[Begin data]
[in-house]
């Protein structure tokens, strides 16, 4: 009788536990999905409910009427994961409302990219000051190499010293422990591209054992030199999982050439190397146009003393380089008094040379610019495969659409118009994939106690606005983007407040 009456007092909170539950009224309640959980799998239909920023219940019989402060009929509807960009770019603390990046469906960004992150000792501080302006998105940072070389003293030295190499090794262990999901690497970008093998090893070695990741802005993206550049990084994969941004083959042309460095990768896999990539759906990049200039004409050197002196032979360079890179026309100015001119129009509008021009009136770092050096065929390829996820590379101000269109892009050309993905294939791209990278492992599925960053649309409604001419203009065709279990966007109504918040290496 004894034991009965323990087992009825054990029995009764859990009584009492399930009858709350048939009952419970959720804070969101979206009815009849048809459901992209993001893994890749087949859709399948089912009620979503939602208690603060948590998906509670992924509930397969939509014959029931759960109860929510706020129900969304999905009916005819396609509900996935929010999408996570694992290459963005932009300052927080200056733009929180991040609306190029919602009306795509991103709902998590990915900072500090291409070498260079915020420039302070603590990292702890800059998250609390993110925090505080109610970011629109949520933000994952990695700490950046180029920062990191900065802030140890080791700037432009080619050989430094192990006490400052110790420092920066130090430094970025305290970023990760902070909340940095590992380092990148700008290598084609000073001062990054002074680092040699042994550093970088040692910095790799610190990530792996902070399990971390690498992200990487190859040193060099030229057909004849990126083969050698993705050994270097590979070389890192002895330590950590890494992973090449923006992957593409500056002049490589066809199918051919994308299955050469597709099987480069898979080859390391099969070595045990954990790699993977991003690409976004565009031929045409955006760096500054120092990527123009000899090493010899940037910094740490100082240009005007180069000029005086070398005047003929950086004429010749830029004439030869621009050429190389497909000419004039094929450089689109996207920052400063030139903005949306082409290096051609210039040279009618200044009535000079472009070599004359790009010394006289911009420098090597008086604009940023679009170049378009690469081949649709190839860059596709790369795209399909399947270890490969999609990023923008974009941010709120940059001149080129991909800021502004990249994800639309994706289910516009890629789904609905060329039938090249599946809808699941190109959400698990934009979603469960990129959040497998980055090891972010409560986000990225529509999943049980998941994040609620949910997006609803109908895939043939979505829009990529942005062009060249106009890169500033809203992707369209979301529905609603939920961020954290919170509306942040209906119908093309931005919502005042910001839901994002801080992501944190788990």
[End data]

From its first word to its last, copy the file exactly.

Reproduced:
[in-house]
């Protein structure tokens, strides 16, 4: 009788536990999905409910009427994961409302990219000051190499010293422990591209054992030199999982050439190397146009003393380089008094040379610019495969659409118009994939106690606005983007407040 009456007092909170539950009224309640959980799998239909920023219940019989402060009929509807960009770019603390990046469906960004992150000792501080302006998105940072070389003293030295190499090794262990999901690497970008093998090893070695990741802005993206550049990084994969941004083959042309460095990768896999990539759906990049200039004409050197002196032979360079890179026309100015001119129009509008021009009136770092050096065929390829996820590379101000269109892009050309993905294939791209990278492992599925960053649309409604001419203009065709279990966007109504918040290496 004894034991009965323990087992009825054990029995009764859990009584009492399930009858709350048939009952419970959720804070969101979206009815009849048809459901992209993001893994890749087949859709399948089912009620979503939602208690603060948590998906509670992924509930397969939509014959029931759960109860929510706020129900969304999905009916005819396609509900996935929010999408996570694992290459963005932009300052927080200056733009929180991040609306190029919602009306795509991103709902998590990915900072500090291409070498260079915020420039302070603590990292702890800059998250609390993110925090505080109610970011629109949520933000994952990695700490950046180029920062990191900065802030140890080791700037432009080619050989430094192990006490400052110790420092920066130090430094970025305290970023990760902070909340940095590992380092990148700008290598084609000073001062990054002074680092040699042994550093970088040692910095790799610190990530792996902070399990971390690498992200990487190859040193060099030229057909004849990126083969050698993705050994270097590979070389890192002895330590950590890494992973090449923006992957593409500056002049490589066809199918051919994308299955050469597709099987480069898979080859390391099969070595045990954990790699993977991003690409976004565009031929045409955006760096500054120092990527123009000899090493010899940037910094740490100082240009005007180069000029005086070398005047003929950086004429010749830029004439030869621009050429190389497909000419004039094929450089689109996207920052400063030139903005949306082409290096051609210039040279009618200044009535000079472009070599004359790009010394006289911009420098090597008086604009940023679009170049378009690469081949649709190839860059596709790369795209399909399947270890490969999609990023923008974009941010709120940059001149080129991909800021502004990249994800639309994706289910516009890629789904609905060329039938090249599946809808699941190109959400698990934009979603469960990129959040497998980055090891972010409560986000990225529509999943049980998941994040609620949910997006609803109908895939043939979505829009990529942005062009060249106009890169500033809203992707369209979301529905609603939920961020954290919170509306942040209906119908093309931005919502005042910001839901994002801080992501944190788990």